This would ignore the fact that women’s football was already well developed and immensely popular in the years before and after The Vote, before being crushed by the FA’s 1921 ban on playing in Football League grounds, because “…the game of football is quite unsuitable for females and ought not to be encouraged.”
Mrs Graham’s XI, formed in Edinburgh in 1881 is considered the first British women’s football team, playing an international against England before a pitch invasion caused the match to be abandoned (it’s unclear if the reason for the incursion was sexism or hooliganism, possibly both!). Meanwhile, down south, the wonderfully named Nettie Honeyball had founded The British Ladies Football Club which also played in front of thousands. The First World War galvanised women’s football, and the teams formed in munitions factories were drawing massive crowds. The most famous of these, the Dick, Kerr Ladies drew 53,000 to Goodison Park in 1920.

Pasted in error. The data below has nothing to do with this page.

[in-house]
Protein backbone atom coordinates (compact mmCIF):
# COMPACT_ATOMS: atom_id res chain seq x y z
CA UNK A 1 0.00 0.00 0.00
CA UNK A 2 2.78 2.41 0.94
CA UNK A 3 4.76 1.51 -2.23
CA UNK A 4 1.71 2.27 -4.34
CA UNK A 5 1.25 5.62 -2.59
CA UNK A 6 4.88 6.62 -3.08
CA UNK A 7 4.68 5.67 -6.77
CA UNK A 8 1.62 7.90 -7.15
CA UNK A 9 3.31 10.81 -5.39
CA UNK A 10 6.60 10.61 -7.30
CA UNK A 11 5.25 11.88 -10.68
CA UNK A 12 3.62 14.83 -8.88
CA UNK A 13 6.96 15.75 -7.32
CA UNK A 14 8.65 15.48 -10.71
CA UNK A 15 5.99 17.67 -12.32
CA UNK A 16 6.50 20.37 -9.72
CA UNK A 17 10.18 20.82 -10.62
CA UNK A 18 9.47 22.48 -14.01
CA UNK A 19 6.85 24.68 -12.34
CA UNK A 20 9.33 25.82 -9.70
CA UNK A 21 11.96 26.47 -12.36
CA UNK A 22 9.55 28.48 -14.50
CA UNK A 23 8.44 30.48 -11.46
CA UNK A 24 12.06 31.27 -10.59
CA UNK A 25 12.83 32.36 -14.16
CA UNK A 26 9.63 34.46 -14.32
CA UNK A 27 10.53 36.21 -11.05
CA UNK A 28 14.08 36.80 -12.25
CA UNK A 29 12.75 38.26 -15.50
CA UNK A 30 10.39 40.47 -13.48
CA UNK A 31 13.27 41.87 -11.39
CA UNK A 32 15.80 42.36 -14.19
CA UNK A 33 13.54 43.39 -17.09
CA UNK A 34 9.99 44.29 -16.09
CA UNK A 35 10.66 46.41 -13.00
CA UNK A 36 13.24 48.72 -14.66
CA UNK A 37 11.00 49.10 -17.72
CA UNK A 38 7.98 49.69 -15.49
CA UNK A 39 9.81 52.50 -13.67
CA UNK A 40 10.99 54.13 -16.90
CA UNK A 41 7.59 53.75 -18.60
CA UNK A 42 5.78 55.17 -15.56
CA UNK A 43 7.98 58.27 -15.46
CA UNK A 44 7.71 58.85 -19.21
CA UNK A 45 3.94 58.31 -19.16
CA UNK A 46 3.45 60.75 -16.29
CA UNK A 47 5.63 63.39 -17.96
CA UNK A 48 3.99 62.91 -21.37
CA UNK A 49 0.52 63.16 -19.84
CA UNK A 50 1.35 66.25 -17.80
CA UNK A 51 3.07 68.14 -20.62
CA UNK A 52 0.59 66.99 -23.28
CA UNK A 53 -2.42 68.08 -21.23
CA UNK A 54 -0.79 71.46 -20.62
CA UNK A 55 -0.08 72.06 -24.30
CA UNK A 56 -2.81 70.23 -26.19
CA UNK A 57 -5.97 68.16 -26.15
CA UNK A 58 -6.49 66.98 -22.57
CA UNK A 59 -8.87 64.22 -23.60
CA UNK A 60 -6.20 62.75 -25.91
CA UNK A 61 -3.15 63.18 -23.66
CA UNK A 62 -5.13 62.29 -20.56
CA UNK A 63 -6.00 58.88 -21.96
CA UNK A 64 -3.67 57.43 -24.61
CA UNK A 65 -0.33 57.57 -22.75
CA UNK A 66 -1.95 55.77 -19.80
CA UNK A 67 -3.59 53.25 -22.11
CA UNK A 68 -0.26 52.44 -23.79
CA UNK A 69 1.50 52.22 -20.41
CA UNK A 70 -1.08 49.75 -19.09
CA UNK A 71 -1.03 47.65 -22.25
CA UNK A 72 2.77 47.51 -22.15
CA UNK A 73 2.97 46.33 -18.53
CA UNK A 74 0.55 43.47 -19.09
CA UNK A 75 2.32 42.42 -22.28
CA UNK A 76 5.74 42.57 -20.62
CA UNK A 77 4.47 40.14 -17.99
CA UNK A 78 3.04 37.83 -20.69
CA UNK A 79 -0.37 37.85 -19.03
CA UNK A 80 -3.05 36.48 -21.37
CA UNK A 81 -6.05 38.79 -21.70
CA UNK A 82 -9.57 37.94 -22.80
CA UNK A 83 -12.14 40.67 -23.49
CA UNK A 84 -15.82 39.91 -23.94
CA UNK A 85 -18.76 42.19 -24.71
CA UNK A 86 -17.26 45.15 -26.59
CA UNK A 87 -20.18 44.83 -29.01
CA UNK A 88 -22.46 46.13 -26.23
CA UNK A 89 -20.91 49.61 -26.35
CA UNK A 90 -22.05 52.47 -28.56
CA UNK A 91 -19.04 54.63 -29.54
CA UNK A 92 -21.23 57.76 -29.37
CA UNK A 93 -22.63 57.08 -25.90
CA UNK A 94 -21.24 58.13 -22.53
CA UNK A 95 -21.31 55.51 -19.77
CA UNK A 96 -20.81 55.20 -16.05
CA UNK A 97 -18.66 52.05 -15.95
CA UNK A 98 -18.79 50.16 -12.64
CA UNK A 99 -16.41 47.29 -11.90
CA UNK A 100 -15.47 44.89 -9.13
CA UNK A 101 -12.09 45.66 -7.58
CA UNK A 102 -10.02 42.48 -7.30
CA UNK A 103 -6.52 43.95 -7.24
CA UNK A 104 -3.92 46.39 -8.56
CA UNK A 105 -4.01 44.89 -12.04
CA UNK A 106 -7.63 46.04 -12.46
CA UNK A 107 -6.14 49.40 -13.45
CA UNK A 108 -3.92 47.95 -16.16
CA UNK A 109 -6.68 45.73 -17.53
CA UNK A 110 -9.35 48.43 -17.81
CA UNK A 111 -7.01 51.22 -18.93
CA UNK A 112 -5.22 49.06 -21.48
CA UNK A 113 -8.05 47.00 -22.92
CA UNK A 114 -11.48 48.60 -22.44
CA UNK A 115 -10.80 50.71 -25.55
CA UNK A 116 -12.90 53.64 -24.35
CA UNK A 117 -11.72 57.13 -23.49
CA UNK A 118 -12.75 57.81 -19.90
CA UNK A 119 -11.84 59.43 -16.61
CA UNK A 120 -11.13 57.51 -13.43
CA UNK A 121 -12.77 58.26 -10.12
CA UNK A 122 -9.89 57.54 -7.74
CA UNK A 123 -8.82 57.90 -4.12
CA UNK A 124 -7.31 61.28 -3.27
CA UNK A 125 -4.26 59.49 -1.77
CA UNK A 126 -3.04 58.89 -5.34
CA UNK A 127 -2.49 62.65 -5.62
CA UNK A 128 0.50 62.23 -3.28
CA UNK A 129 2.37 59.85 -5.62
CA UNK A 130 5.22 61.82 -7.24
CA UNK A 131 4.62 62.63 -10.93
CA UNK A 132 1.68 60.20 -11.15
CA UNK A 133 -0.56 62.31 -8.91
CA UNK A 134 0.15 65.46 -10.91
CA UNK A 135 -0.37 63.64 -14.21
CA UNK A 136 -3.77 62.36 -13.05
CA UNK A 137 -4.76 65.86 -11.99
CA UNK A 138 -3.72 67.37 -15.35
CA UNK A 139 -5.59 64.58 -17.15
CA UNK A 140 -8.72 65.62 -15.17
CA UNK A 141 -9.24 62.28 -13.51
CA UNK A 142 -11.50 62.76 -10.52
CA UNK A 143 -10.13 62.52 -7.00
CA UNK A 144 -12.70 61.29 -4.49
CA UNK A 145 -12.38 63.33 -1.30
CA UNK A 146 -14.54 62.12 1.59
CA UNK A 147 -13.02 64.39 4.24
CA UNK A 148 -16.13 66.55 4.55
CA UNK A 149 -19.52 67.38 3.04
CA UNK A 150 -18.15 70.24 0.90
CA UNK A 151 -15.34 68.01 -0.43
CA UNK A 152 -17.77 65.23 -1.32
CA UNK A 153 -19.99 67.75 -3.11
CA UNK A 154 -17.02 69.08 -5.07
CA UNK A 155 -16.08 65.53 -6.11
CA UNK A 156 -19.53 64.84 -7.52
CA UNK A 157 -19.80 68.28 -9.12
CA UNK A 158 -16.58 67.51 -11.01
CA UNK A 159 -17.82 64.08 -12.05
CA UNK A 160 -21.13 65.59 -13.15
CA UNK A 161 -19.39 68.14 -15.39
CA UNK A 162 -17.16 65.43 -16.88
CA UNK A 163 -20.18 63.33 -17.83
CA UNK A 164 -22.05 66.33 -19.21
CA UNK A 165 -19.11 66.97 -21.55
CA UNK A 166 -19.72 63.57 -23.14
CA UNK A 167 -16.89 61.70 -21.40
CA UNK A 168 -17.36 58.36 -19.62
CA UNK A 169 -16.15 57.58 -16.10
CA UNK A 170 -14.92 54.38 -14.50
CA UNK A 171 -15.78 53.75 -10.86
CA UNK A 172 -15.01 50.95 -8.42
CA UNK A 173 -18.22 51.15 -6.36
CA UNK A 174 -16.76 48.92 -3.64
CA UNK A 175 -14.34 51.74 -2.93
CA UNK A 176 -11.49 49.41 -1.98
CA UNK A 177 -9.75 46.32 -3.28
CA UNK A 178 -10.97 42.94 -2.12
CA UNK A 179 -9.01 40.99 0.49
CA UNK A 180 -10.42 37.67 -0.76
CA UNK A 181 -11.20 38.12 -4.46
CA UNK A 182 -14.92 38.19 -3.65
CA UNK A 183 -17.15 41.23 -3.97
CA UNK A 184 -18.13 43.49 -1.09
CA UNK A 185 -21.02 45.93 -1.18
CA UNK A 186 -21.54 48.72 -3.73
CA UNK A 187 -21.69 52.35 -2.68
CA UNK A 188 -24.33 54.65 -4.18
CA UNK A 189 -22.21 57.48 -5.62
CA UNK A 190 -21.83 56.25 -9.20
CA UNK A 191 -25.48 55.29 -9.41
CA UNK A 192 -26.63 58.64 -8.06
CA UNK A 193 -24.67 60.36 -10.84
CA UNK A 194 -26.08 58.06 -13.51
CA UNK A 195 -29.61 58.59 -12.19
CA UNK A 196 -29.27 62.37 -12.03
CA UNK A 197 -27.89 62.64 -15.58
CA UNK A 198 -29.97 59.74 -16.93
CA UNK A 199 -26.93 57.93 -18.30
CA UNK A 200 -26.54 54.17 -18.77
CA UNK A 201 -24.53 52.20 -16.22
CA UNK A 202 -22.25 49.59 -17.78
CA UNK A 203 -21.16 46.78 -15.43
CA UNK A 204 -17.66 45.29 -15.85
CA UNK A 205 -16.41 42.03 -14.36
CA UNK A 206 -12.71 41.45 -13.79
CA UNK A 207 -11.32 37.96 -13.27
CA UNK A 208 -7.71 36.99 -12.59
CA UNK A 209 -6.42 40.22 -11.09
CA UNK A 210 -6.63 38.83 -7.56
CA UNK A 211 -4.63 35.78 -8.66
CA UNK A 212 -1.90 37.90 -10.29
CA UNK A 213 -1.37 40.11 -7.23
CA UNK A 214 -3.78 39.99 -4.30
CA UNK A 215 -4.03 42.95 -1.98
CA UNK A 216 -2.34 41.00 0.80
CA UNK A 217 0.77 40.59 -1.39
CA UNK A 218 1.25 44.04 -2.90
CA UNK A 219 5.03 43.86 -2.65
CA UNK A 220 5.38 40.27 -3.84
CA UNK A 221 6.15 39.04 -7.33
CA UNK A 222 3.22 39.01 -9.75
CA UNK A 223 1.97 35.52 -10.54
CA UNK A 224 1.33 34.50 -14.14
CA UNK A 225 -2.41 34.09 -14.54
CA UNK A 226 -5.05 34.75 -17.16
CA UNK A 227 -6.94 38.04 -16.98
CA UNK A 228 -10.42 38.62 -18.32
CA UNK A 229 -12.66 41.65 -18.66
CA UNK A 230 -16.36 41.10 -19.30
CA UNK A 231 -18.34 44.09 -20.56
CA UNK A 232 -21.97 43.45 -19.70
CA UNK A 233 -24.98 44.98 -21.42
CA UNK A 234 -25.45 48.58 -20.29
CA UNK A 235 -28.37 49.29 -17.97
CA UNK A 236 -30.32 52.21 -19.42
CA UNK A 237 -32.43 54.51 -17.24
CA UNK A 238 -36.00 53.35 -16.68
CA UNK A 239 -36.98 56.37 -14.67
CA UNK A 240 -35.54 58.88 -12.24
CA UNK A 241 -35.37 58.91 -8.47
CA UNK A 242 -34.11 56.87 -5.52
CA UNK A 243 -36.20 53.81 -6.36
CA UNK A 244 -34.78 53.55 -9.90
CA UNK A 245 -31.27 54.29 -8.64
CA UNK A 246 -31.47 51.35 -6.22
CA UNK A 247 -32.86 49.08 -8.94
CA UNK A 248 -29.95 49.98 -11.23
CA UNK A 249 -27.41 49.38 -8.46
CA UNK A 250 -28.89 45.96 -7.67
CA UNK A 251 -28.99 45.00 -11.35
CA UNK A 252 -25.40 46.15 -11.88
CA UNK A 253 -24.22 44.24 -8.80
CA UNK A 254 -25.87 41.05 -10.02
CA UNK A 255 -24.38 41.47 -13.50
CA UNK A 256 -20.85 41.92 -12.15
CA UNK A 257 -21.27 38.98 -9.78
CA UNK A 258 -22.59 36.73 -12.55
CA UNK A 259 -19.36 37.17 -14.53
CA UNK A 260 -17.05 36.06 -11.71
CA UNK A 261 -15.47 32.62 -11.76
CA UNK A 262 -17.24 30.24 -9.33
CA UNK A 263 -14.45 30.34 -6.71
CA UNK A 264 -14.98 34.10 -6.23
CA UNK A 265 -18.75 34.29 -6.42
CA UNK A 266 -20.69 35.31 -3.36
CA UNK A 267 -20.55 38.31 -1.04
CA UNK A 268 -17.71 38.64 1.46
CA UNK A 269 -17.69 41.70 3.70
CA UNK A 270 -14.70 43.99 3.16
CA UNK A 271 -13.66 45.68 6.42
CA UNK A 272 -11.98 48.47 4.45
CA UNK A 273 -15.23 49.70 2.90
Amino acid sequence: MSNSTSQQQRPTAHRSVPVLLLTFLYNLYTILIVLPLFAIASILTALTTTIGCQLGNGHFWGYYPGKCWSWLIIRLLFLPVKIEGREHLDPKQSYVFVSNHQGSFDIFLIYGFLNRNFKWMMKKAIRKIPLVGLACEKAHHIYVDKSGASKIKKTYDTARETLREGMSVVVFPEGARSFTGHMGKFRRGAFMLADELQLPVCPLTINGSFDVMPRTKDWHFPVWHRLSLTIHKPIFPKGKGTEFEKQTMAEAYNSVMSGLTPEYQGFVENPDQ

The FA edict changed all that, and a new generation of football suffragettes was needed. Rose Reilly paved the way, becoming the only Scottish footballer to win the world cup. In England, legendary players such as Kelly Smith MBE have firmly re-established the women’s game, despite the best efforts of Sepp Blatter, who believes that we should …”let the women play in more feminine clothes like they do in volleyball. They could, for example, have tighter shorts”. To this kind of nonsense jockey Michelle Payne has the best response – “Everyone else can get stuffed [who] think women aren’t good enough.”